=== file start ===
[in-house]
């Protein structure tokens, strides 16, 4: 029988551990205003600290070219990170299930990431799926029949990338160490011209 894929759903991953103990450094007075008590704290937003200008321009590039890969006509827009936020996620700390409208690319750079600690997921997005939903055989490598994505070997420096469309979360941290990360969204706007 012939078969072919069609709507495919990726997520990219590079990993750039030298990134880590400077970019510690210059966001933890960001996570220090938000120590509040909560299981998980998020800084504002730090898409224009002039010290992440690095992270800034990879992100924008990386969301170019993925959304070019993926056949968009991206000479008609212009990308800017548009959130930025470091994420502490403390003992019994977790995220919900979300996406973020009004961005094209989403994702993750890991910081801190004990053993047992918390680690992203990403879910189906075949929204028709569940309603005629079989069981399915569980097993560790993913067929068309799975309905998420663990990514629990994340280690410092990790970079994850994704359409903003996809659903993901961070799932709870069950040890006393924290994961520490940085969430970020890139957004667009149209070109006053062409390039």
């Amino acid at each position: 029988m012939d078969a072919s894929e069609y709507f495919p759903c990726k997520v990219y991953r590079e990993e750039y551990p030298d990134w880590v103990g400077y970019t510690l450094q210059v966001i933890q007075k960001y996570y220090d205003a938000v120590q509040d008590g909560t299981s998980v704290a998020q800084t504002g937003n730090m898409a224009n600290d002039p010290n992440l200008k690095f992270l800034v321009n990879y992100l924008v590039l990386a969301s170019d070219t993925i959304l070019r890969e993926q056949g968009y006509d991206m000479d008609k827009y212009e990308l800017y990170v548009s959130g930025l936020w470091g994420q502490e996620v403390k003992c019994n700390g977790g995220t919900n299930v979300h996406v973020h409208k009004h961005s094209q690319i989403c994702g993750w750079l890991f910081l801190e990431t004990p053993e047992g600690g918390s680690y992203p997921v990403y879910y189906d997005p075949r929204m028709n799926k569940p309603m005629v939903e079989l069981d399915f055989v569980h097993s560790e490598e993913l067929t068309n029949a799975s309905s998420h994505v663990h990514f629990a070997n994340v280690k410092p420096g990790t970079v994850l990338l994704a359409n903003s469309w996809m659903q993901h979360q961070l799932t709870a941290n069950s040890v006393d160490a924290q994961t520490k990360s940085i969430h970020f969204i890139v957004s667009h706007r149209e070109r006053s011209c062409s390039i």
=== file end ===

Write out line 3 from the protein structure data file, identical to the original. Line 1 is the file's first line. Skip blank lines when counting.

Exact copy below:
């Amino acid at each position: 029988m012939d078969a072919s894929e069609y709507f495919p759903c990726k997520v990219y991953r590079e990993e750039y551990p030298d990134w880590v103990g400077y970019t510690l450094q210059v966001i933890q007075k960001y996570y220090d205003a938000v120590q509040d008590g909560t299981s998980v704290a998020q800084t504002g937003n730090m898409a224009n600290d002039p010290n992440l200008k690095f992270l800034v321009n990879y992100l924008v590039l990386a969301s170019d070219t993925i959304l070019r890969e993926q056949g968009y006509d991206m000479d008609k827009y212009e990308l800017y990170v548009s959130g930025l936020w470091g994420q502490e996620v403390k003992c019994n700390g977790g995220t919900n299930v979300h996406v973020h409208k009004h961005s094209q690319i989403c994702g993750w750079l890991f910081l801190e990431t004990p053993e047992g600690g918390s680690y992203p997921v990403y879910y189906d997005p075949r929204m028709n799926k569940p309603m005629v939903e079989l069981d399915f055989v569980h097993s560790e490598e993913l067929t068309n029949a799975s309905s998420h994505v663990h990514f629990a070997n994340v280690k410092p420096g990790t970079v994850l990338l994704a359409n903003s469309w996809m659903q993901h979360q961070l799932t709870a941290n069950s040890v006393d160490a924290q994961t520490k990360s940085i969430h970020f969204i890139v957004s667009h706007r149209e070109r006053s011209c062409s390039i």